Pawlak was born in village of Model in the Masovian Voivodeship. He is a graduate of the Warsaw University of Technology. While he was a student and during martial law he actively participated in strikes.
His first premiership (June 5 - July 7, 1992) was the briefest government during this period, lasting only 33 days. This was, however, a notable period, known commonly as Pawlak's 33 days (33 dni Pawlaka).
After the downfall of Jan Olszewski's cabinet, Pawlak, a leader of the agrarian Polish People's Party, was named the new Prime Minister by President Lech Wałęsa with the mission to form a new coalition government including agrarians, christian democrats and liberals.
However, the Pawlak government failed to gain support from the Sejm majority and failed in a vote of confidence. Pawlak resigned, and the president replaced him with Hanna Suchocka, who won majority support.
Pawlak's first premiership was and is widely viewed as a caretaker administration, serving to give the new coalition time to form the next government in the wake of political disturbance resulting from the fall of the Olszewski government.
Because the cabinet did not receive support from the Sejm, at this time Pawlak had no official ministers, only temporary chiefs of executive branches.
The Polish People's Party and the social democratic, post-communist Democratic Left Alliance (SLD) won the 1993 election in a landslide, holding a super-majority and the support of the socialist-agrarian government, with Pawlak as Prime Minister again.
Pawlak made headlines when he chose Ewa Wachowicz (Miss Polonia) as his press secretary.
Prime Minister Pawlak and Kwaśniewski soon found themselves at bitter political odds. Kwaśniewski reportedly had an ambition to became "Prime Minister de facto", while Pawlak wanted to retain the power of his office. Both leaders used their parties to fight for power.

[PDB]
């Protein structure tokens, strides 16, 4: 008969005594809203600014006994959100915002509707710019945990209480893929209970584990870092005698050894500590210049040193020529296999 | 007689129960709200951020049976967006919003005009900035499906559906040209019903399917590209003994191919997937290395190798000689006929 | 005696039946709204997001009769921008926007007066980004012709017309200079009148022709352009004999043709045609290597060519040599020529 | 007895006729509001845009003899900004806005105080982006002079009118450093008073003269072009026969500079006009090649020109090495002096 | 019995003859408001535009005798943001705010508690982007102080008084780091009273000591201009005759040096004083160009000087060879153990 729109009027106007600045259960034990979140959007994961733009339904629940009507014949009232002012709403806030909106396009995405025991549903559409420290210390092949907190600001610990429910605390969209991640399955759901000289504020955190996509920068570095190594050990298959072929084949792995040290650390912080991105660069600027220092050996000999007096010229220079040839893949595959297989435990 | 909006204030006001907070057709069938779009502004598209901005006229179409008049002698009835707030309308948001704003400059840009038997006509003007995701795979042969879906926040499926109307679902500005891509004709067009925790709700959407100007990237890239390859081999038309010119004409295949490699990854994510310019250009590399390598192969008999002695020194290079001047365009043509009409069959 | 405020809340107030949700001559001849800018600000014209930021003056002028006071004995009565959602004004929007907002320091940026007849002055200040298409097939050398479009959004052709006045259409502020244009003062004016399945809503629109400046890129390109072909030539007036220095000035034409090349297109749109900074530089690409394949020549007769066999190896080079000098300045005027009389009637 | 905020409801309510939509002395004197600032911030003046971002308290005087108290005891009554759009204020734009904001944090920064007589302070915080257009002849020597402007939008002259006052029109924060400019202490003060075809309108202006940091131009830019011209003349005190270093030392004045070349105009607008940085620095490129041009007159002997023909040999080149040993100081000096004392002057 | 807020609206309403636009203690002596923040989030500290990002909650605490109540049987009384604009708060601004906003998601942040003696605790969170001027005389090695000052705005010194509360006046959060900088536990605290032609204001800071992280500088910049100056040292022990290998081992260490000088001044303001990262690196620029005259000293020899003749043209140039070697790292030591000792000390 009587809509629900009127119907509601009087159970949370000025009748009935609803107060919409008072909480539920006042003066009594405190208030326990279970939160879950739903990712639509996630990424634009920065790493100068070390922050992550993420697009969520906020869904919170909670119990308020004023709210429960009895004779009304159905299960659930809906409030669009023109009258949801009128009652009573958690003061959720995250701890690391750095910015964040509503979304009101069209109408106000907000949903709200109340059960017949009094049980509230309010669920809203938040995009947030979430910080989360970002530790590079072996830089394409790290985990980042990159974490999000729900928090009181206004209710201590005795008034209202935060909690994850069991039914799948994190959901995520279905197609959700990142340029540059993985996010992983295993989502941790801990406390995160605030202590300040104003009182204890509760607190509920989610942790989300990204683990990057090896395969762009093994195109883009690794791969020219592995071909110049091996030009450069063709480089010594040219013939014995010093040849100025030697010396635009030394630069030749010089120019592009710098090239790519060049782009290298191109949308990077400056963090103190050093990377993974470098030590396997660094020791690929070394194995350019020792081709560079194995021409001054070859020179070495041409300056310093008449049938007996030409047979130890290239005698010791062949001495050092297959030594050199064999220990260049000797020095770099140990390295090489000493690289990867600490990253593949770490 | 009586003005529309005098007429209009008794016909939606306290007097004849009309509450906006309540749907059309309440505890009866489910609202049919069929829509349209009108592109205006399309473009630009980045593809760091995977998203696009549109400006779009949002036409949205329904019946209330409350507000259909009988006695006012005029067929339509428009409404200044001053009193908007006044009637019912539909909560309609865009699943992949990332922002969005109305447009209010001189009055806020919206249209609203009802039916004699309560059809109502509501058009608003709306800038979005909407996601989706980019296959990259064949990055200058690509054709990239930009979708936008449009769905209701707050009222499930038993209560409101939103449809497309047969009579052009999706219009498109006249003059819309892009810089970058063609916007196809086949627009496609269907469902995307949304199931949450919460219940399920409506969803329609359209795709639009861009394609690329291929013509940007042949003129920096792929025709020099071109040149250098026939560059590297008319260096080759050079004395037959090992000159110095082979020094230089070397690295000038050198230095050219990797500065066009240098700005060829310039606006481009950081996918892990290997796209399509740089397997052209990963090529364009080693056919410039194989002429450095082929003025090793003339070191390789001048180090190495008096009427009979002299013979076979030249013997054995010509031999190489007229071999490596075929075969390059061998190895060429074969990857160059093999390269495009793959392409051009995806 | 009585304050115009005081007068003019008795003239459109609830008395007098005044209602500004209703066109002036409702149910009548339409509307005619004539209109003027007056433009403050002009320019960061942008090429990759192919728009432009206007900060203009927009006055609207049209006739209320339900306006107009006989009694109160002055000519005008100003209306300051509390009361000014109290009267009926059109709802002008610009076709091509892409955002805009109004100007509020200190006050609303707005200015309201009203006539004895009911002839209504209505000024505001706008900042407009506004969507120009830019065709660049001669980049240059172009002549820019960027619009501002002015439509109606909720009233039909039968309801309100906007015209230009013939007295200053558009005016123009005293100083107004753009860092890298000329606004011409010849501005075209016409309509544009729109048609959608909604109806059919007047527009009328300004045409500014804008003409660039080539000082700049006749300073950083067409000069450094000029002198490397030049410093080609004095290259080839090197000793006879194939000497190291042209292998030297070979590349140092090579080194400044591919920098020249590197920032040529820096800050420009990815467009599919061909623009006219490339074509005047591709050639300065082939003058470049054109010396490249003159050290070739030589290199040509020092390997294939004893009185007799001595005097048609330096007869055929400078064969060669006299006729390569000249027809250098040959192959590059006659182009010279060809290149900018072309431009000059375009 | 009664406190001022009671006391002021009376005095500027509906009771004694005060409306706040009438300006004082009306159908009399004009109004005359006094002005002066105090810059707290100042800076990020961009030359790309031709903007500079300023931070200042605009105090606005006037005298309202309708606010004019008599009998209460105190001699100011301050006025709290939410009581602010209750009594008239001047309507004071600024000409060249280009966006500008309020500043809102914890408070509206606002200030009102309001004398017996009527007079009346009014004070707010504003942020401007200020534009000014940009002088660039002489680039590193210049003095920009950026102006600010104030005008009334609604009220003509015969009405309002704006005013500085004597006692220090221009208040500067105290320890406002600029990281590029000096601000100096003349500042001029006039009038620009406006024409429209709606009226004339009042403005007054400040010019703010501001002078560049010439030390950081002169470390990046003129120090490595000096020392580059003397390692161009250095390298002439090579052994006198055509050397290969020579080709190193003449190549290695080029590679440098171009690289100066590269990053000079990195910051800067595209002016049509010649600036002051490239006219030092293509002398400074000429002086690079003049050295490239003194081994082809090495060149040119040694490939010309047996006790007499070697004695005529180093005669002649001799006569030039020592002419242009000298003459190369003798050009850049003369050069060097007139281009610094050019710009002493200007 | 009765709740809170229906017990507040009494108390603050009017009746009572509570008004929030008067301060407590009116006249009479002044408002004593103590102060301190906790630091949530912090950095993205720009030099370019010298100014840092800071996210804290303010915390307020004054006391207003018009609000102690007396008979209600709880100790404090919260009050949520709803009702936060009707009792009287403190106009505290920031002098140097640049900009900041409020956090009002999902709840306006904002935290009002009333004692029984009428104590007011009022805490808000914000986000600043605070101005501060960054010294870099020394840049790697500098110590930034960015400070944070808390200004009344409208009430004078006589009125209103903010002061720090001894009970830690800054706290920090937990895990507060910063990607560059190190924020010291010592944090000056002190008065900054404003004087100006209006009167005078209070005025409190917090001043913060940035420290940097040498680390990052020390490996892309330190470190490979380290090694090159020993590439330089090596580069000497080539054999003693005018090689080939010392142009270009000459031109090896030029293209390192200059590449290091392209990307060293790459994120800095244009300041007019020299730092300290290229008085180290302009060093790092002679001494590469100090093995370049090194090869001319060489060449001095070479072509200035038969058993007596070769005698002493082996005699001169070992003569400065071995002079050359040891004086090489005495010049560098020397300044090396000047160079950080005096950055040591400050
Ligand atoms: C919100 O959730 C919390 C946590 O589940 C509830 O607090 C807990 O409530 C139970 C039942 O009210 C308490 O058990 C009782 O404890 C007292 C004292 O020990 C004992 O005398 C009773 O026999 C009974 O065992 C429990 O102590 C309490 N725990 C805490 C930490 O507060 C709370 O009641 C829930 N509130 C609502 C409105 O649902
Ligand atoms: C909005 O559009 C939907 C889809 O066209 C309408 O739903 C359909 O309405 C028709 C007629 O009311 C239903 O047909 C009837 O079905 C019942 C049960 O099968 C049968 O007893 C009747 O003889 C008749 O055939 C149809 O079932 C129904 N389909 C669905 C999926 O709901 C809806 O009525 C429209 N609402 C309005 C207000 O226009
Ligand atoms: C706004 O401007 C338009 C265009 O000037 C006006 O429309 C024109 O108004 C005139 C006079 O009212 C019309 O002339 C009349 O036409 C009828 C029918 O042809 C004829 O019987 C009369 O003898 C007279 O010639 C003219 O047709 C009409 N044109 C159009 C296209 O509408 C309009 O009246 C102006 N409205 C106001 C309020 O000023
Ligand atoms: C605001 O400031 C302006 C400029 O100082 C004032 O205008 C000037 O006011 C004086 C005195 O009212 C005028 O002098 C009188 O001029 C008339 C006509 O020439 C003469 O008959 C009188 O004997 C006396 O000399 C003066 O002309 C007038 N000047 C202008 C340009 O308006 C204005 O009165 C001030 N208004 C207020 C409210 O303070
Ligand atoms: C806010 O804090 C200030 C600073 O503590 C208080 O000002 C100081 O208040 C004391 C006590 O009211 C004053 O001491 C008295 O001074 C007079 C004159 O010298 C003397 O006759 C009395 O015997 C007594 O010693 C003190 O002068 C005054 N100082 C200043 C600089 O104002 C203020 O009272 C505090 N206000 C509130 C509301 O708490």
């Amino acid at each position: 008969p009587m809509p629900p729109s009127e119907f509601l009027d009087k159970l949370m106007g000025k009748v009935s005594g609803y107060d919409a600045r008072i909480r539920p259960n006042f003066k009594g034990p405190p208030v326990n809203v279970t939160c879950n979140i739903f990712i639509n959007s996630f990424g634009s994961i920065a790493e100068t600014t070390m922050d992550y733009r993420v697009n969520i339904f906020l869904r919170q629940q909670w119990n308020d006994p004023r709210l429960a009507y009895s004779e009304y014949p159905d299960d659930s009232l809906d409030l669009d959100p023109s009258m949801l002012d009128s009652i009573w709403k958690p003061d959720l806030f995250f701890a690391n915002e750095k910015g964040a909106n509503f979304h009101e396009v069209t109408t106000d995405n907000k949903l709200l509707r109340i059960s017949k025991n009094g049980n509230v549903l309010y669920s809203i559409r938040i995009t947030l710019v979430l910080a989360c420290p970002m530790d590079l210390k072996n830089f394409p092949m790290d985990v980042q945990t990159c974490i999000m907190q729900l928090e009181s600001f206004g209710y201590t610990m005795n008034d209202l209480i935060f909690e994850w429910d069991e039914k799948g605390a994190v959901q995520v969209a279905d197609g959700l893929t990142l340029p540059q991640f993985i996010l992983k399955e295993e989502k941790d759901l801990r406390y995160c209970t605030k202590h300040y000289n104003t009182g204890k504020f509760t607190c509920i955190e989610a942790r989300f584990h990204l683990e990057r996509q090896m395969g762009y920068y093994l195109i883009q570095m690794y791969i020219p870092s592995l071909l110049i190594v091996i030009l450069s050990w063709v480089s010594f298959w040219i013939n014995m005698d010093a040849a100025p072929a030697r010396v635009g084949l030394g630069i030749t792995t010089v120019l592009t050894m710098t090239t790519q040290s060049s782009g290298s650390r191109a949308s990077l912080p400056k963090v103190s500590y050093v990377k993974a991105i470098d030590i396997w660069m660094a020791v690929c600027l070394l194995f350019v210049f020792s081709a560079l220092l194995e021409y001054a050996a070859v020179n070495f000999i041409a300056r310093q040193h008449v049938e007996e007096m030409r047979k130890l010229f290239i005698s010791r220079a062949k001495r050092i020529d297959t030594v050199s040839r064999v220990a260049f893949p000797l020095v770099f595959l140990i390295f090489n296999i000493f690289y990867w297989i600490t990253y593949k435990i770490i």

Pawlak was initially in an informal alliance with President Wałęsa against the SLD. However, their good political relations soon dissipated.
In 1995 Pawlak offered three options to Kwaśniewski. First: he would remain Prime Minister but with Kwaśniewski as Deputy and Minister of Foreign Affairs. Second: the SLD would form a government with Kwaśniewski as Prime Minister. Third: Oleksy would become Prime Minister under the present coalition. Pawlak reportedly thought that Kwaśniewski wouldn't risk a minority SLD government without the support of the majority or the elevation of his main partisan opponent, Oleksy, to Prime Minister and would rather choose being the deputy of Pawlak. However Kwaśniewski surprised many by choosing the third option.
Despite good public approval ratings Pawlak failed in his bid for the Presidency in 1995, finishing a distant fifth (after Kwaśniewski, Wałęsa, Jacek Kuroń and Jan Olszewski) and winning only 770,417 votes (4.31%).
After this Pawlak for nearly decade kept low-level political and public positions. Although he continued to serve (since 1989) as a Sejm Member, he concentrated rather on his work as a firefighter.
After the SLD won decisively 2001 parliamentary election Kalinowski became deputy of the new Prime Minister Leszek Miller, after the PSL joined the coalition. Pawlak did not play a major role during this period.
Pawlak's comeback began in 2005 when he became PSL leader again.
Currently, in the new liberal Civic Platform (PO)-PSL government, formed after the Polish parliamentary election, 2007 Pawlak became the first deputy prime minister and Minister of Economy under Prime Minister Donald Tusk.
Although PSL is still the smallest party in the Sejm, Pawlak is often cited as having achieved a major politicial victory. During his time his party enjoyed better electoral results, the elimination of major opposition among voters from the agrarian party (Samoobrona), and the resumption of major influence in rural ares and with the Tusk cabinet (three portfolios). (Without the PSL votes, the PO would not have a majority, even though it is the biggest party.).
Pawlak was for many years criticized for his stiff personality (he was called "Cyborg Prime Minister"). However, these criticisms have recently diminished.
Pawlak is married and has children. However, rumors of his womanizing have persisted for many years. His wife, Elżbieta, is thus sometimes called "Pawlak's formal wife"..